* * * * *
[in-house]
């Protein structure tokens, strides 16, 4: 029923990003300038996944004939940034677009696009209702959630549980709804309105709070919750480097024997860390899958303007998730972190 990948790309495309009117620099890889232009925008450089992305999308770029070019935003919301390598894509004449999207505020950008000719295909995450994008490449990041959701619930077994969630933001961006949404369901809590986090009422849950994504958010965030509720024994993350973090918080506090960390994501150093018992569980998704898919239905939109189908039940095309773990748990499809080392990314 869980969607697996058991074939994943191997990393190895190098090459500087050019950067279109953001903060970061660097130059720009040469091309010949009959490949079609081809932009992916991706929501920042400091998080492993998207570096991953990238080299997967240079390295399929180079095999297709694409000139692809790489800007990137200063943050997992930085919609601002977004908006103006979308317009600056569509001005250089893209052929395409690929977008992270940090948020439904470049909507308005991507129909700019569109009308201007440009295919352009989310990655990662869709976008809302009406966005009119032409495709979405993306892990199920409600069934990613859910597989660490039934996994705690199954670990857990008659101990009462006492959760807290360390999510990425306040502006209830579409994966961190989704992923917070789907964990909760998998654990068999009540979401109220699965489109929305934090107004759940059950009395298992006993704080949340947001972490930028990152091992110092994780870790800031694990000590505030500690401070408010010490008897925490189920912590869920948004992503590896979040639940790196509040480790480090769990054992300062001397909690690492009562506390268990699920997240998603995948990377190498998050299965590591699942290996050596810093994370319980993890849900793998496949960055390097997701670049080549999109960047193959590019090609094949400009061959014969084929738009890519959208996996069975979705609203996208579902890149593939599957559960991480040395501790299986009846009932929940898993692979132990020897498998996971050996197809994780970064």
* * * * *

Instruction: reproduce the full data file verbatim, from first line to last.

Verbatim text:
[in-house]
């Protein structure tokens, strides 16, 4: 029923990003300038996944004939940034677009696009209702959630549980709804309105709070919750480097024997860390899958303007998730972190 990948790309495309009117620099890889232009925008450089992305999308770029070019935003919301390598894509004449999207505020950008000719295909995450994008490449990041959701619930077994969630933001961006949404369901809590986090009422849950994504958010965030509720024994993350973090918080506090960390994501150093018992569980998704898919239905939109189908039940095309773990748990499809080392990314 869980969607697996058991074939994943191997990393190895190098090459500087050019950067279109953001903060970061660097130059720009040469091309010949009959490949079609081809932009992916991706929501920042400091998080492993998207570096991953990238080299997967240079390295399929180079095999297709694409000139692809790489800007990137200063943050997992930085919609601002977004908006103006979308317009600056569509001005250089893209052929395409690929977008992270940090948020439904470049909507308005991507129909700019569109009308201007440009295919352009989310990655990662869709976008809302009406966005009119032409495709979405993306892990199920409600069934990613859910597989660490039934996994705690199954670990857990008659101990009462006492959760807290360390999510990425306040502006209830579409994966961190989704992923917070789907964990909760998998654990068999009540979401109220699965489109929305934090107004759940059950009395298992006993704080949340947001972490930028990152091992110092994780870790800031694990000590505030500690401070408010010490008897925490189920912590869920948004992503590896979040639940790196509040480790480090769990054992300062001397909690690492009562506390268990699920997240998603995948990377190498998050299965590591699942290996050596810093994370319980993890849900793998496949960055390097997701670049080549999109960047193959590019090609094949400009061959014969084929738009890519959208996996069975979705609203996208579902890149593939599957559960991480040395501790299986009846009932929940898993692979132990020897498998996971050996197809994780970064």